Admire breathtaking vistas of mountains, cliffs and beaches on Ireland’s most popular drive, the 100-mile Ring of Kerry. Starting from Killarney, heading around the Iveragh Peninsula and passing through Kenmare, Sneem, Waterville (favourite holiday spot of Charlie Chaplin that now has a statue of him to commemorate his love of the place), Cahersiveen and Killorglin. Popular points include Muckross House (near Killarney), Staigue stone fort and Derrynane House, home of Daniel O'Connell. Just south of Killarney, Ross Castle, Lough Leane, and Ladies View (a panoramic viewpoint), all located within Killarney National Park, are major attractions located along the Ring. The complete list of major attractions along the Ring of Kerry includes: Gap of Dunloe, Bog Village, Rossbeigh B...read more

Glasnevin Cemetery & Museum

Glasnevin Cemetery & Museum

Glasnevin Cemetery is the largest cemetery in Ireland and was first opened in 1832. It was established as a place where people of all religions and none could bury their dead with dignity; the cemetery has grown to become a national monument and is a vital part of the Irish Heritage story. Glasnevin Museum is a must see for anyone interested in Irish Heritage and Genealogy. The exhibitions over two floors, shows the social, historical, political and artistic development of modern Ireland through the lives of the generations buried in Ireland’s necropolis. The tour includes a visit the crypt of Daniel O Connell. Other Museum facilities include the Tower Cafe which offers a wide and varied menu and the Glasnevin Trust Shop which stocks exclusive gifts and souvenirs. Glasnevin...read more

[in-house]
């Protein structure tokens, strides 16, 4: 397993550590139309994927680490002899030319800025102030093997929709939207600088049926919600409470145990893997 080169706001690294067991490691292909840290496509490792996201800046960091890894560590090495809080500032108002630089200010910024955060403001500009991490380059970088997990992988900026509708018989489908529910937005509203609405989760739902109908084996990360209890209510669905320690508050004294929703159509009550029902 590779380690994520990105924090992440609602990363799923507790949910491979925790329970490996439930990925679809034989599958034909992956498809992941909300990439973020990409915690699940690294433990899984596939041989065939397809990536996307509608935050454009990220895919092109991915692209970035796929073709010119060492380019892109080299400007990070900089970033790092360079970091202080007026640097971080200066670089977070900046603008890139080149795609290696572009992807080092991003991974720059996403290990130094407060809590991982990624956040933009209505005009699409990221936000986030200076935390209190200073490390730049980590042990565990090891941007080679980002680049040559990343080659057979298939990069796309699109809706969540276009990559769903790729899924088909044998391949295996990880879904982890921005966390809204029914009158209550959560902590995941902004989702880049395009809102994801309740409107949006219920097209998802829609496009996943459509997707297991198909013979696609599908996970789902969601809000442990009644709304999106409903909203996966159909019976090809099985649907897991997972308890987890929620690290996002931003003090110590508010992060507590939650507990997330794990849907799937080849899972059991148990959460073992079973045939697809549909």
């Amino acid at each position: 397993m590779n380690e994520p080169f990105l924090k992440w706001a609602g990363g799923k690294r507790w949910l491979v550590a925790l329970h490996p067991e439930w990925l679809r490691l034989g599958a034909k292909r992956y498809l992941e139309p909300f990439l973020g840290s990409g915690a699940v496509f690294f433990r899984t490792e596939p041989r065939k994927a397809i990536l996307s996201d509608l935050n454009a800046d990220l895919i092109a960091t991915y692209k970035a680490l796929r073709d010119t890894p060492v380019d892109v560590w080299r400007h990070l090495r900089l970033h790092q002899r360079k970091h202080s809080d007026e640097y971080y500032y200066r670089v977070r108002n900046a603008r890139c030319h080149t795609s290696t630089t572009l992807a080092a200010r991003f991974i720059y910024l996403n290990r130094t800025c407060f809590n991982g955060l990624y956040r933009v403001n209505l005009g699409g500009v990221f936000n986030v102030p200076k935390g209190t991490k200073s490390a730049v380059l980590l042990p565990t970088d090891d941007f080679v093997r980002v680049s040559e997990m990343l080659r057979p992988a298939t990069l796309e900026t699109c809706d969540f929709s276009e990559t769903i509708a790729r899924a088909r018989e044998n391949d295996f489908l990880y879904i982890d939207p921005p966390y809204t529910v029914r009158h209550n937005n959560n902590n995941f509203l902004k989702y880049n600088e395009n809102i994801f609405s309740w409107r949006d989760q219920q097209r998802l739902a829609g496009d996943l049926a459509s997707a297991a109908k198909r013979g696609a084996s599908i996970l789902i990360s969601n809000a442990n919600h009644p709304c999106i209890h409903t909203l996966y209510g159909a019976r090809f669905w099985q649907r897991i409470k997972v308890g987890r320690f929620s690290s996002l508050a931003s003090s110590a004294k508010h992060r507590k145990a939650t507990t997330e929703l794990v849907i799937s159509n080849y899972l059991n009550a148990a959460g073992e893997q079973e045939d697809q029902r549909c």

Connemara National Park

Connemara National Park

Connemara National Park (Irish: Páirc Naisiúnta Chonamara) is one of six National Parks in Ireland that are managed by the National Parks and Wildlife Service of the Department of the Environment, Heritage and local government. It is located in the west of Ireland within County Galway. Connemara National Park was founded and opened to the public in 1980. It features 29.57 square kilometres of mountains, bogs, heaths, grasslands and forests. The entrance is situated on the Clifden side of Letterfrack. There are many remnants of human civilization within the park. There is a 19th century graveyard as well as 4,000 year old megalithic court tombs. Much of the land was once part of the Kylemore Abbey estate. Western blanket bog and heathland are the most common vegetation of Conn...read more

Cliffs of Moher

Cliffs of Moher